Monday, June 13, 2011

Our "crazy" Changes

Like many here in the Portland Metro area I was very disappointed when the plastic bag bill (on the most recent ballot here in OR) didn't pass. To me it seems like such an obvious way to reduce needless waste promoted by our consumer driven culture of convenience. I am consistently frustrated by how much it seems we pat ourselves on the back for providing recycling services, and requiring bottle deposits to promote "greener" ideas - yet - we fail to actually reduce waste by eliminating excessive use of materials for the sake of having an easy way to carry our two or three items to the car while talking on our cell phone.

Plastic bags are not the only problem... or even a large part of the problem that is our disposable society. I have been thinking a lot about the mountains of garbage our community generates each month. Food packaging,  and all sorts of plastics and other petroleum based products. How that stuff just sits there in the soil... how those molecules that make up a bottle or diaper or whatnot are stuck and won't become usable again in my lifetime... or my kids' we only have a finite amount of molecules to use on this planet -- for the rest of the planet's existence...  How this is an obvious fact, yet we act like there's no limit.

Zach and I have had several conversations on why these facts don't seem to translate into real change in the way businesses operate; reducing (and in best cases eliminating) waste generated by creating, selling, and using a product. The conversations always come back to the fact that businesses only do what the consumers demand.

So we've decided, as consumers, that we are going to make some changes around our little patch of land.

I was pleasantly surprised when Zach brought up something about us doing better.  He said he liked the idea of reducing waste and thought changing the way we consume things could lead to a healthier overall lifestyle.  I gotta tell you I was quite smitten when he was talking like that.

Having a plan and making some progress reduces my anxiety. Drawing inspiration from Zero Waste Family, we would like to take some steps to reduce waste and clutter in our life.  This will be done in many steps that will take many years, but I hope to always be making some progress.

We anticipate that if we stick to it, we would see the following benefits (in addition to the obvious environmental ones):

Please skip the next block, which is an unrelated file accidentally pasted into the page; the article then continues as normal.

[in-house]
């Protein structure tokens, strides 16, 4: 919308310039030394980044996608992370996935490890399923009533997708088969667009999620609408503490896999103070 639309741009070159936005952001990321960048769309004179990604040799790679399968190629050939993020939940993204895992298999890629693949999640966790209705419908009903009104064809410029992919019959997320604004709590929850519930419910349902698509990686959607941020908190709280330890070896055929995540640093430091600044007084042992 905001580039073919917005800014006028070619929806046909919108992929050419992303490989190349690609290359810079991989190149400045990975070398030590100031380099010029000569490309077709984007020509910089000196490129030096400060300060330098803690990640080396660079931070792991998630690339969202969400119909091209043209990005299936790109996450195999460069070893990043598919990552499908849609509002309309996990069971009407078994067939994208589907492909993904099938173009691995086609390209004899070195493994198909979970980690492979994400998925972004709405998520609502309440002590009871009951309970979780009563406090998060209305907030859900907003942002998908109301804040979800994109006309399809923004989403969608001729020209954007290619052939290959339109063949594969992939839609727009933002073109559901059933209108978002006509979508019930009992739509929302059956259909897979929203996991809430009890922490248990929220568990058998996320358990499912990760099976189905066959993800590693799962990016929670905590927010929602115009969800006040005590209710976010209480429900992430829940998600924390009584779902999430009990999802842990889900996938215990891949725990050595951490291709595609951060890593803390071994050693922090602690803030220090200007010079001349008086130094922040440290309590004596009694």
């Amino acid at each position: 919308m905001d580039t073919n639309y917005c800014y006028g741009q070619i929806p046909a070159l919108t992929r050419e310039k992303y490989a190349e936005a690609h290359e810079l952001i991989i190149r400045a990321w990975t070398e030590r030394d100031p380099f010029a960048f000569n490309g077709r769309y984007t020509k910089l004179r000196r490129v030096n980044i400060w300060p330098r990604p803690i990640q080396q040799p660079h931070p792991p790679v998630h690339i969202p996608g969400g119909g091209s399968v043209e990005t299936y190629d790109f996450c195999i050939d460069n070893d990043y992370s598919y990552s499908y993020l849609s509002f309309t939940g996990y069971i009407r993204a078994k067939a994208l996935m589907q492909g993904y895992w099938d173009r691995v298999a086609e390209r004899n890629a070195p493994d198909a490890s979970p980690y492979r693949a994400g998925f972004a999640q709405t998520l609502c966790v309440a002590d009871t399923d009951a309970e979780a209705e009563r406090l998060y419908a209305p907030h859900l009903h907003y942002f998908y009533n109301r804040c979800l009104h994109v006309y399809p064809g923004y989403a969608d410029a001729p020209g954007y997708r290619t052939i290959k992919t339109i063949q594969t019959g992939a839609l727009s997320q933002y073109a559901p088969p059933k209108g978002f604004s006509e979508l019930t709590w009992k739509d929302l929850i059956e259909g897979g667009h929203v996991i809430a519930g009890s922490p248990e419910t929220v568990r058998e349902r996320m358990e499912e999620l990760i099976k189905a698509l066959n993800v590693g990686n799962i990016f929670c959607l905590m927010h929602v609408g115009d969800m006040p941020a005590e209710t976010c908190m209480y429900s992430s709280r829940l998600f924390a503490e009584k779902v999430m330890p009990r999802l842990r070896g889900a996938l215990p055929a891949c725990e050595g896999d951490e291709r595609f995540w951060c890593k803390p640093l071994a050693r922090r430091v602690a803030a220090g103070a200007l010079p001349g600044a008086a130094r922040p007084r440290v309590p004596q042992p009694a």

1.  Less clutter and trinkets in our house -- less mess, less time cleaning, less stress and anxiety for me.
2.  Better eating habits.  Avoiding packaging means avoiding a lot of processed food.  Buying in bulk encourages cooking from scratch.  It will also encourage us to eat more seasonal food and try new foods.
3.  Saving money.  It might cost a little more at first, but I know that avoiding packaged foods, goods with a lot of packaging, and generally avoiding stuff that we don't absolutely need will save us money.
4.  Less stress.  With less stuff, there is less stress.  With less options, there is less stress.
5.  Reducing amount of plastic that comes into contact with our food.
6.  Simpler life.

Overall goals are:
1.  Reduce or Refuse     2.  Reuse     3.  Recycle (only as a last resort)

In the first phase of our goal we have set out to do the following:

  • Do not bring any plastic bags home.  Be prepared with reusable bags at the store.  No need to bag produce.  Use reusable bags for bulk items (we have been doing most of this, except for the bulk).
  • Bring glass containers to the butcher counter to avoid plastic and/or paper wraps.
  • Call, email, do whatever it takes to reduce junk mail (started last week -- it can take a lot of time)
  • Do not purchase anything in a plastic bottle.  Drinks in glass bottles are ok (glass is just about the most recyclable material there is.  Plastic and paper are actually down-cycled)
  • Do not buy anything in cartons, glass only for milk and cream (have already been doing that)
  • Stop using disposable wipes (this will be harder now, but I think I can do it)
  • Compost all compost-able food bits.  
  • Buy bulk whenever possible.  Right now this includes: flour, sugar, salt, oatmeal, detergent, pasta, rice, quinoa, raisins, snacks, and honey.  
  • Do not use trash can liners
  • Buy toilet paper that is wrapped in paper instead of plastic bags
  • No paper products such as tissues, paper napkins, paper towels, single-use dishes or utensils (already do this).